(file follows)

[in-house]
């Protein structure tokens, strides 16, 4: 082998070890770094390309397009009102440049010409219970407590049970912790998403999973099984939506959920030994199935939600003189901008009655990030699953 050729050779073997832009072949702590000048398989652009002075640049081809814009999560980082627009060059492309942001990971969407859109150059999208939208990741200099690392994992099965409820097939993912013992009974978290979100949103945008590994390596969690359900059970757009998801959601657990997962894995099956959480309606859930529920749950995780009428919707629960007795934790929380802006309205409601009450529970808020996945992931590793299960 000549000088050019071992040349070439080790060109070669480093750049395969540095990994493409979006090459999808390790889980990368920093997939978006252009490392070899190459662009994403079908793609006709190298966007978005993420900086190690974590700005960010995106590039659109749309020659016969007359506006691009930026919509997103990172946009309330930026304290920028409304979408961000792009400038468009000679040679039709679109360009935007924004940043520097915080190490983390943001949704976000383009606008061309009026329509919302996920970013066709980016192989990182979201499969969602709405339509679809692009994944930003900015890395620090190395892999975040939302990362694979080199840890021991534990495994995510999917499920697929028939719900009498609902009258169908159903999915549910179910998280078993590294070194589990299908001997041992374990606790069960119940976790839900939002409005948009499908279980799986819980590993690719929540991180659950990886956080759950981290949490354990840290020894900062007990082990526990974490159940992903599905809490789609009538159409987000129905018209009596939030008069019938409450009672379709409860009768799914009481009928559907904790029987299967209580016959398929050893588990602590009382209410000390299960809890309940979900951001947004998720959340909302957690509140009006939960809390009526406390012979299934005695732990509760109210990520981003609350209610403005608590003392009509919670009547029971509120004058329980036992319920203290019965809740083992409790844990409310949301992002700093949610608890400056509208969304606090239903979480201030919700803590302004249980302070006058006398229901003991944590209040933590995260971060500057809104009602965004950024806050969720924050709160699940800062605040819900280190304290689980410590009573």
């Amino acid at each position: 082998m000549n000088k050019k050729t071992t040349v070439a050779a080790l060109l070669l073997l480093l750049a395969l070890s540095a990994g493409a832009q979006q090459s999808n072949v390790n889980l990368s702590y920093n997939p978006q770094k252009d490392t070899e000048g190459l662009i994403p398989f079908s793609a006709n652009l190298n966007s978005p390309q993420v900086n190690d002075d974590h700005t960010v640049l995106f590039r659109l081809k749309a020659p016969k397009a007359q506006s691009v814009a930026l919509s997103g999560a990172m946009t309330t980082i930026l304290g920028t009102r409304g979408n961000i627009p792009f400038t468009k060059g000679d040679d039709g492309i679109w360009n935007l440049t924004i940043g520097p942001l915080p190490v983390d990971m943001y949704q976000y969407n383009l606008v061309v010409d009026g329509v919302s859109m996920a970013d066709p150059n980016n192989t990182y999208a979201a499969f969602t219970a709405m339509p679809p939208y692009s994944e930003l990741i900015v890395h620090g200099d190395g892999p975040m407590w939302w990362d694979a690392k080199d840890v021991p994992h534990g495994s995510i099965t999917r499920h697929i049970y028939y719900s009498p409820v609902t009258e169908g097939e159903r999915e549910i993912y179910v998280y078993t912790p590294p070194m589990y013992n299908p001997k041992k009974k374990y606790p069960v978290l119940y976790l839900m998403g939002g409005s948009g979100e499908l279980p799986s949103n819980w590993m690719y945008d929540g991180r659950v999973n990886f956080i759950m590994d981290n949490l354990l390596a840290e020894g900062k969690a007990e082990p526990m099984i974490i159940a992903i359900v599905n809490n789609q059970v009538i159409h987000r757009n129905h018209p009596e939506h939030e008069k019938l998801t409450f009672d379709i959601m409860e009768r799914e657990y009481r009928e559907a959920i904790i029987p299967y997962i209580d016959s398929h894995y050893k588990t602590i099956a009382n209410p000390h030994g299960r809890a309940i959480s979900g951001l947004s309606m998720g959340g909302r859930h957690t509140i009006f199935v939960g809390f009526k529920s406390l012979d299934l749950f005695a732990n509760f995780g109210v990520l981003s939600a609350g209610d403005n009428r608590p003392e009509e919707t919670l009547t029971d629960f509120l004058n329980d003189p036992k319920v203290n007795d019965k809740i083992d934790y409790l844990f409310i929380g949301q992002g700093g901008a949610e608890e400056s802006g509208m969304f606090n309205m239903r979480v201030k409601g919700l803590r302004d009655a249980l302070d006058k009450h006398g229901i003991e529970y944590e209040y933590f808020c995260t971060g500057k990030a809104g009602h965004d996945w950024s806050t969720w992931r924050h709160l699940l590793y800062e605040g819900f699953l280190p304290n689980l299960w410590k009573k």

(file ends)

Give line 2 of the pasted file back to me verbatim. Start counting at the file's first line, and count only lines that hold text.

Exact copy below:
């Protein structure tokens, strides 16, 4: 082998070890770094390309397009009102440049010409219970407590049970912790998403999973099984939506959920030994199935939600003189901008009655990030699953 050729050779073997832009072949702590000048398989652009002075640049081809814009999560980082627009060059492309942001990971969407859109150059999208939208990741200099690392994992099965409820097939993912013992009974978290979100949103945008590994390596969690359900059970757009998801959601657990997962894995099956959480309606859930529920749950995780009428919707629960007795934790929380802006309205409601009450529970808020996945992931590793299960 000549000088050019071992040349070439080790060109070669480093750049395969540095990994493409979006090459999808390790889980990368920093997939978006252009490392070899190459662009994403079908793609006709190298966007978005993420900086190690974590700005960010995106590039659109749309020659016969007359506006691009930026919509997103990172946009309330930026304290920028409304979408961000792009400038468009000679040679039709679109360009935007924004940043520097915080190490983390943001949704976000383009606008061309009026329509919302996920970013066709980016192989990182979201499969969602709405339509679809692009994944930003900015890395620090190395892999975040939302990362694979080199840890021991534990495994995510999917499920697929028939719900009498609902009258169908159903999915549910179910998280078993590294070194589990299908001997041992374990606790069960119940976790839900939002409005948009499908279980799986819980590993690719929540991180659950990886956080759950981290949490354990840290020894900062007990082990526990974490159940992903599905809490789609009538159409987000129905018209009596939030008069019938409450009672379709409860009768799914009481009928559907904790029987299967209580016959398929050893588990602590009382209410000390299960809890309940979900951001947004998720959340909302957690509140009006939960809390009526406390012979299934005695732990509760109210990520981003609350209610403005608590003392009509919670009547029971509120004058329980036992319920203290019965809740083992409790844990409310949301992002700093949610608890400056509208969304606090239903979480201030919700803590302004249980302070006058006398229901003991944590209040933590995260971060500057809104009602965004950024806050969720924050709160699940800062605040819900280190304290689980410590009573």